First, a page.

A:

Earnings conference calls are periodic teleconference events held by publicly traded companies. These conference calls are held so that the company can discuss the financial results of the period (quarterly, annually, etc). Before 2000, these earnings calls were generally closed to the public (individual investors) and only open to large institutional investors and analysts. During the 1990s, when internet usage became widespread and individual investors gained access to stock trading functions through the web, there became an increasing awareness of the importance of information.

A lot of companies started offering webcasting services in order to encourage companies to include individual investors in the conference calls. In December 1999, faced with increasing complaints from individual investors, the SEC proposed Regulation FD. In August 2000, after vigorous debate, the SEC passed Regulation FD. To promote full public disclosure, Regulation FD stipulates that companies must make public any nonpublic information that is disclosed to certain individuals or entities like securities market professionals, analysts or company investors.

For more on conference calls, read Conference Call Basics and Conference Calls: Press 1 For Investment Insight.

This question was answered by Chizoba Morah.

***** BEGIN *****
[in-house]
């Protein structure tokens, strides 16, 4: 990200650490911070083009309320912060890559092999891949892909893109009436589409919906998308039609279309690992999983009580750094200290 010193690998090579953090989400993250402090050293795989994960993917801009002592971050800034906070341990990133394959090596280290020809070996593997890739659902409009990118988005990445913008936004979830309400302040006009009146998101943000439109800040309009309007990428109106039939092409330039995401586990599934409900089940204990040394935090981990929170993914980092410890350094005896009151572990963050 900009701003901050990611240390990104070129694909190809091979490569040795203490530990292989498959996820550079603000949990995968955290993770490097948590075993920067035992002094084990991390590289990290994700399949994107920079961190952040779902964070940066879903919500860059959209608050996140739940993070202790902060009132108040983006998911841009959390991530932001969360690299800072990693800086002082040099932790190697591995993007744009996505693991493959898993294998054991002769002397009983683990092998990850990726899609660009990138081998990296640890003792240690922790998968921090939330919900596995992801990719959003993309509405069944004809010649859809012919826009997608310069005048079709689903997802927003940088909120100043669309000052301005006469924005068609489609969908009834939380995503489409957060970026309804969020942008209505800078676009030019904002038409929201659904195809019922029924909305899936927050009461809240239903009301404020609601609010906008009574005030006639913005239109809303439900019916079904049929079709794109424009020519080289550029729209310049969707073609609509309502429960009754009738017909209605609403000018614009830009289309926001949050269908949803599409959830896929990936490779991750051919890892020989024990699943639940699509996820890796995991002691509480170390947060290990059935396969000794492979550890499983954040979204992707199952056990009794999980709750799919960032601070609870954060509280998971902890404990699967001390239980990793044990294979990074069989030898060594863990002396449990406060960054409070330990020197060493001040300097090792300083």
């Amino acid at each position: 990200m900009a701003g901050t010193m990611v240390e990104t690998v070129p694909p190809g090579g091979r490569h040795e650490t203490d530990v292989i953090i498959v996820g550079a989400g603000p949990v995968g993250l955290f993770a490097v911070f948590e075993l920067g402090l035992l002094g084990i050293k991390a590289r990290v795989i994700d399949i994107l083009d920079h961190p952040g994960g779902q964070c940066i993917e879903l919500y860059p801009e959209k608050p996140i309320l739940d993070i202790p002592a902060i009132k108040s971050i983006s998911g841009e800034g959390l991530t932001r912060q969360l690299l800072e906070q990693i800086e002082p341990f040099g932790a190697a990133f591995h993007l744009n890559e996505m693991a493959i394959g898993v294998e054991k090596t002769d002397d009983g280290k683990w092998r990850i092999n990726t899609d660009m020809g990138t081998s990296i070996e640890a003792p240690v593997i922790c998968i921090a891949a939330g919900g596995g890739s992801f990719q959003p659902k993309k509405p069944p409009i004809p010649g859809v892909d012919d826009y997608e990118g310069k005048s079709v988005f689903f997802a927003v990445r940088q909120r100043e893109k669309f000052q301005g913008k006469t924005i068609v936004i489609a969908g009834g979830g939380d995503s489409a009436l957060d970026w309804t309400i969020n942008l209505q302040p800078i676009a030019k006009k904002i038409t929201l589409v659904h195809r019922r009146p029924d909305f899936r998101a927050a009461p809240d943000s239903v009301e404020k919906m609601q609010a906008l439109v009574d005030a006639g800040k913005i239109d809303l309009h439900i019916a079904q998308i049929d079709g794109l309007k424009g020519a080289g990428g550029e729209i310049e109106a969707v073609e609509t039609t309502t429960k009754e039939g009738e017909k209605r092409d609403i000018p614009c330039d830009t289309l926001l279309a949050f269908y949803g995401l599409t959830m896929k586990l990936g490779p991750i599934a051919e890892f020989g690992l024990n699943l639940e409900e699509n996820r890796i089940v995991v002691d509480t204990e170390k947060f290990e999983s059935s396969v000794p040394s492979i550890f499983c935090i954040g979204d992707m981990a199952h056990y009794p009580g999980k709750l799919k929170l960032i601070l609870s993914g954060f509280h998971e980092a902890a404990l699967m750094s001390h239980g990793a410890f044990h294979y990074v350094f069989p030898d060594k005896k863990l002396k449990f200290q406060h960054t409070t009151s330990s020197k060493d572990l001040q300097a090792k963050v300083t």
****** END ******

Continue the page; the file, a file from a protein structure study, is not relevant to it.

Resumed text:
RELATED FAQS

  1. What role does the Inspector General play with the Securities and Exchange Commission?

    Understand the purpose of the Office of Inspector General, an independent office contained within the Securities and Exchange ...
  2. How long does it take to execute an M&A deal?

    Read about the mergers and acquisitions process, and find out why the average M&A deal can take half a year to three years ...
  3. How is trading volume regulated by the Securities and Exchange Commission (SEC)?

    Learn about how the SEC uses the trading volume formula as one requirement for an exemption to the ban on the resale of restricted ...
  4. What do I do if I think an accountant is in violation of the Generally Accepted Accounting ...

    Learn where to report financial accounting fraud if you suspect an accountant is in violation of the generally accepted accounting ...
RELATED TERMS
  1. Slander

    Slander is the act of harming one person’s reputation by telling ...
  2. Libel

    Libel is publishing a statement about someone in written form ...
  3. Defamation

    Defamation is any statement (written or spoken) that damages ...
  4. Fair Housing Act

    This law (Title VIII of the Civil Rights Act of 1968) forbids ...
  5. PCI Compliance

    Technical and operational standards that businesses are required ...
  6. Mandatory Binding Arbitration

    A contract provision that requires the parties to resolve contract ...

You May Also Like

Related Articles
  1. Professionals

    Is a Google Robo-Advisor on the Horizon?

  2. Investing

    Why We Need Antitrust Laws

  3. Trading Strategies

    IPO Flippers And The Companies Who Hate ...

  4. Professionals

    SEC to Advisors: Implement Cybersecurity ...

  5. Fundamental Analysis

    How Patent Trolls Hurt Competition

Trading Center
×

You are using adblocking software

Want access to all of Investopedia? Add us to your “whitelist”
so you'll never miss a feature!